Waiting in the parking line during my first semester of classes at GRCC, I watched as the traffic director showed a student on a motorcycle around the entrance gates and through the small entrance on the right, where he did not have to slide his card. I heard the officer shout, “You don’t have to pay.”
“Why is that?” I wondered.
Into my third semester, I still did not have an answer to that question, and after hearing students complain to each other concerning this issue, I decided it was time to get some answers.
According to Lieutenant Woolworth of the GRCC Police Department, the biggest reason motorcycles get into the parking ramp for free is because of a “safety concern.”
Under the concrete of the parking ramp entrance is a metal loop which tells if there is a car sitting on that spot. When the card slides through the reader, the gate lifts, and once the car is off the wire loop, the gate goes back down.
The problem with motor bikes is their lack of weight. The bikes are not heavy enough to be recognized as an entering vehicle.
Several years ago, there was an incident where a gate closed on a motorcyclist, Woolworth said.
Now, instead of telling students they cannot park motorcycles in the ramp, they are allowed to park in extra space where cars could not park anyway.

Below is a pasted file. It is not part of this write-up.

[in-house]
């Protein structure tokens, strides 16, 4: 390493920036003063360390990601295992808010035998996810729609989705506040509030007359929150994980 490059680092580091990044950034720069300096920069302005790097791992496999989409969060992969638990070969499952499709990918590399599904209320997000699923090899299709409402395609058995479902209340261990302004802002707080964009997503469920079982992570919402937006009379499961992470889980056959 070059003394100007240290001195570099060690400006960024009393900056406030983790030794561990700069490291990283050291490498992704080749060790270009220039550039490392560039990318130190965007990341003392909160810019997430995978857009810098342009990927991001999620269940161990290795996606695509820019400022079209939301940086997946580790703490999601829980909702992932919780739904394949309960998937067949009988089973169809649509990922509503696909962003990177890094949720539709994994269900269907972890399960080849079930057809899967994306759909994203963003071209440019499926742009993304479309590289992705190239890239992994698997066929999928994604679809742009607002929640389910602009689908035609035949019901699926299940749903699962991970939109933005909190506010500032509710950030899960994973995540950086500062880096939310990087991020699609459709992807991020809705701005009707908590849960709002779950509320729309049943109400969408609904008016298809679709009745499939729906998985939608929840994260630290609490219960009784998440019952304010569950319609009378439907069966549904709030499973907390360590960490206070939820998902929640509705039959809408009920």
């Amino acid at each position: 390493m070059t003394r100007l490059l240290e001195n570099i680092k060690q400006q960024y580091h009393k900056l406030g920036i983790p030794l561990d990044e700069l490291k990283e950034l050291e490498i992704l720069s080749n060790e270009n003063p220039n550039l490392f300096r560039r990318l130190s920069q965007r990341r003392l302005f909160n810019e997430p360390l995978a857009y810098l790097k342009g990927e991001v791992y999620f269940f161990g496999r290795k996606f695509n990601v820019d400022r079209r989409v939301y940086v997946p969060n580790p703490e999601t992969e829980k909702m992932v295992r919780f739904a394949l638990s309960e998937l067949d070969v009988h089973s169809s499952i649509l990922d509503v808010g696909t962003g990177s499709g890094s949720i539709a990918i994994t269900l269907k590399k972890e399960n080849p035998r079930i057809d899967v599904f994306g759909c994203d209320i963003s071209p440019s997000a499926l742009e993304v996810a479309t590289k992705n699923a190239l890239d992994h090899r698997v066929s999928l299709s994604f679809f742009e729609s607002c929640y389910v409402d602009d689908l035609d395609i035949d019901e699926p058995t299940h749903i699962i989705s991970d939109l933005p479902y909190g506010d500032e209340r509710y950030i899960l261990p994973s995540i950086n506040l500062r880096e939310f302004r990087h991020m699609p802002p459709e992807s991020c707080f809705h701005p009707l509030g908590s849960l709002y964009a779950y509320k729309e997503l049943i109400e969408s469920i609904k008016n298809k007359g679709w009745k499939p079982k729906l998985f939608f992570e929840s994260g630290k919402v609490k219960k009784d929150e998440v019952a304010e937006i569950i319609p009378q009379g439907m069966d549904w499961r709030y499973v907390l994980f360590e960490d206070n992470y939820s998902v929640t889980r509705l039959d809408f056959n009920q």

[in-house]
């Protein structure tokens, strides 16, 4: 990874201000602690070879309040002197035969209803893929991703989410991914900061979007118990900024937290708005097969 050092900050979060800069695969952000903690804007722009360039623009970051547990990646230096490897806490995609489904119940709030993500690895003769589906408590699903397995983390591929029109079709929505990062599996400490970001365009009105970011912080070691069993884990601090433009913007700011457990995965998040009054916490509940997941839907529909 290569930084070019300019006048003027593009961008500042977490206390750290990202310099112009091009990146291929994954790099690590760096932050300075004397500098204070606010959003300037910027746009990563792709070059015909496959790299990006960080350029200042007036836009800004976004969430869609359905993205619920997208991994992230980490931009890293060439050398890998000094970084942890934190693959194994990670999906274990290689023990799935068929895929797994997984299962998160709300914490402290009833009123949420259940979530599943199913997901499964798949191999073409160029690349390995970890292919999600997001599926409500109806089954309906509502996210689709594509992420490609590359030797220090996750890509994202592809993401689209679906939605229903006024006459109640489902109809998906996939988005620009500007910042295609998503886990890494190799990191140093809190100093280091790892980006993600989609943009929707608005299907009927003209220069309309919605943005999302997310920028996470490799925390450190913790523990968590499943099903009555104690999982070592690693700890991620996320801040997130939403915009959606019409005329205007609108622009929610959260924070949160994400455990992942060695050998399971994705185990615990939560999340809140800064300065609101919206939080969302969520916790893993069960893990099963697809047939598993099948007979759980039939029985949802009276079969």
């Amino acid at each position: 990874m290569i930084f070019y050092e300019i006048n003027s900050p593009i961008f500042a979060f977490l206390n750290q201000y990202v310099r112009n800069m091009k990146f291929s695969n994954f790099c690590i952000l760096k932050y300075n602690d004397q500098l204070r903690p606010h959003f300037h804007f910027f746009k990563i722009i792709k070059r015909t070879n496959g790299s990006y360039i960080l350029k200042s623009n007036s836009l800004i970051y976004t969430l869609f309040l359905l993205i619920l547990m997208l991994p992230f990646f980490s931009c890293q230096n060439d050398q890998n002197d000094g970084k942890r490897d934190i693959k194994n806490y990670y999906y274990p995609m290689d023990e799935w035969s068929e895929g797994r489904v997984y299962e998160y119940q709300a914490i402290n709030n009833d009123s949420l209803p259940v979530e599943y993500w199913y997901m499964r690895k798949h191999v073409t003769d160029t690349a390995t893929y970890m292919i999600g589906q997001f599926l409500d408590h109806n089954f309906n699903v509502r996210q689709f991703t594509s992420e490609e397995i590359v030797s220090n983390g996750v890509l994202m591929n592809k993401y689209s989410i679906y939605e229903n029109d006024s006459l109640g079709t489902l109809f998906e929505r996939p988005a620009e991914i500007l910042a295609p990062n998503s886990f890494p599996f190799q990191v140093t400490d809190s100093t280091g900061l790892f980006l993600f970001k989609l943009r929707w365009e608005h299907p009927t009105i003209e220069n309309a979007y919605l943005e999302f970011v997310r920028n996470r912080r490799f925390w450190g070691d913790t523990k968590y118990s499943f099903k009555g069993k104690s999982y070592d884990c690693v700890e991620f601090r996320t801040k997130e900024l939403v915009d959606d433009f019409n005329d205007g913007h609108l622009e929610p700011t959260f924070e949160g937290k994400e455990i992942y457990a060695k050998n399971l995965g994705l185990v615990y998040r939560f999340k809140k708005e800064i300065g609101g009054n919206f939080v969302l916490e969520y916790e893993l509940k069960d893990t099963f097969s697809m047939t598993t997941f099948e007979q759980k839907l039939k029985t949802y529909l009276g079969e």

A point Woolworth made was that allowing people with motorcycles to park in extra spaces also keeps the ramp from filling as quickly.
Though this issue does not seem to be one in the mainstream, it is still something which students have an opinion of. Looking below at students’ opinions on the issue, seem to be torn.
Third year student, Weneta Luckey, said, “They should have to pay just as the students who have cars.” Other students seemed more favorable toward the policy, such as motorcycle owner, Paul Gryczan. When asked of his opinion of the rule, he said it’s fair. “They take up a substantially less amount of space than cars,” Paul said.
Understanding both sides of the issue, it still seems unfair that some people with motor vehicles are able to park for free. Yes, motorcycles take up less space than cars, but they are still vehicles, and they are still parking in the ramp.
Woolworth says machinery for charging people with motorcycles would be too expensive, but there are other ways which could be explored, such as motorcycle parking passes.
There are students who enjoy or are indifferent to the free parking for motorcycles, but once learning of this, I believe these are many who would be opposed. After all, I’ve heard plenty of complaints about it.